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China accuses US of 'creating chaos' after envoy backs Taiwan, Philippines

White House security advisor warns China of worldwide 'backlash' if it tries to use force against Taiwan

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Robert O'Brien speaks during turnover ceremony of defense articles at Department of Foreign Affairs in Pasay City, Philippines.

Robert O'Brien speaks during turnover ceremony of defense articles at Department of Foreign Affairs in Pasay City, Philippines. (AP photo)

TAIPEI (Taiwan News) — China's embassy in the Philippines on Monday (Nov. 23) accused the U.S. of sowing "chaos" in Asia after a U.S. envoy pledged support for Taiwan, the Philippines, and Vietnam in the face of Chinese military aggression.

During a speech in Manila on Monday, White House National Security Adviser Robert O’Brien assured the Philippines and Vietnam that "we've got your back" when it comes to China's disputes with those countries over the South China Sea. He then warned that Beijing would face a "backlash" if it tried to use military force against Taiwan, reported The Hill.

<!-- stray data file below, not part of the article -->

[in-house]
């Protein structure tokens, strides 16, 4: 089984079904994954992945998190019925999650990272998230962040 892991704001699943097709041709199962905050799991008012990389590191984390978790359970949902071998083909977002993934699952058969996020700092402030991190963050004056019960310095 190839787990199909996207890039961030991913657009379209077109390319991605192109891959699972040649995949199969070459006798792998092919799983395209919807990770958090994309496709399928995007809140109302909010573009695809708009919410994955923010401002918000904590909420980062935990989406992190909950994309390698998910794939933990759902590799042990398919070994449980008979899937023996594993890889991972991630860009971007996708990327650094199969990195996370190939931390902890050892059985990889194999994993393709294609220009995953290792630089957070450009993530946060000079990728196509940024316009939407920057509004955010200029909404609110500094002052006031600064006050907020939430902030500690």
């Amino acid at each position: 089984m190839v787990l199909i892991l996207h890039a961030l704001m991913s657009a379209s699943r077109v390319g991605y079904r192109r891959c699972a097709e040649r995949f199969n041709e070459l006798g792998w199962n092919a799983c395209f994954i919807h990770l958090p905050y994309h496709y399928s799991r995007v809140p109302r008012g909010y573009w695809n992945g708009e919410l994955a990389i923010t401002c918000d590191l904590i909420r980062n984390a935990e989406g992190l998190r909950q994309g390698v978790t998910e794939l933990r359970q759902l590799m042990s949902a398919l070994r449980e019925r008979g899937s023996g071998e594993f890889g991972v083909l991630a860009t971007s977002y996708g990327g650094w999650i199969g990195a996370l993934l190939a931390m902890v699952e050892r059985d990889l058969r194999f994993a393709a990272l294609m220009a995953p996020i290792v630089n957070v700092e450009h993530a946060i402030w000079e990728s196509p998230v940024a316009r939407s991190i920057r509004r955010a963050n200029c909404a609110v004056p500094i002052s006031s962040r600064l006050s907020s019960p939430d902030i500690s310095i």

“I can’t imagine anything that will cause a greater backlash against China from the entire world if they attempted to use military force to coerce Taiwan,” said O'Brien. He then added that “The U.S. is with her friends in Taipei. We will continue to be there.”

In response, the Chinese embassy in Manila issued a statement in which it claimed that O'Brien's visit to the region "is not to promote regional peace and stability, but to create chaos in the region in order to seek selfish interests of the US."

The embassy called on the U.S. to "stop interfering and inciting confrontation" in the South China Sea. It then exhorted U.S. politicians to pay more attention to domestic issues and “stop making irresponsible remarks on the Taiwan and Hong Kong issue, which are purely China’s internal affairs."

China claims 90 percent of the South China Sea with its nine-dash line, while Brunei, Indonesia, Malaysia, the Philippines, Taiwan, and Vietnam dispute these claims. After the Philippines challenged China's claims in an international tribunal, the court ruled in 2016 that "there was no evidence that China had historically exercised exclusive control over the waters or their resources."

Since 2013, China has constructed at least seven artificial islands in disputed areas of the South China Sea. It has also installed runways and dozens of hangars for warplanes as well as missile batteries on these islands.


Updated : 2021-01-21 10:52 GMT+08:00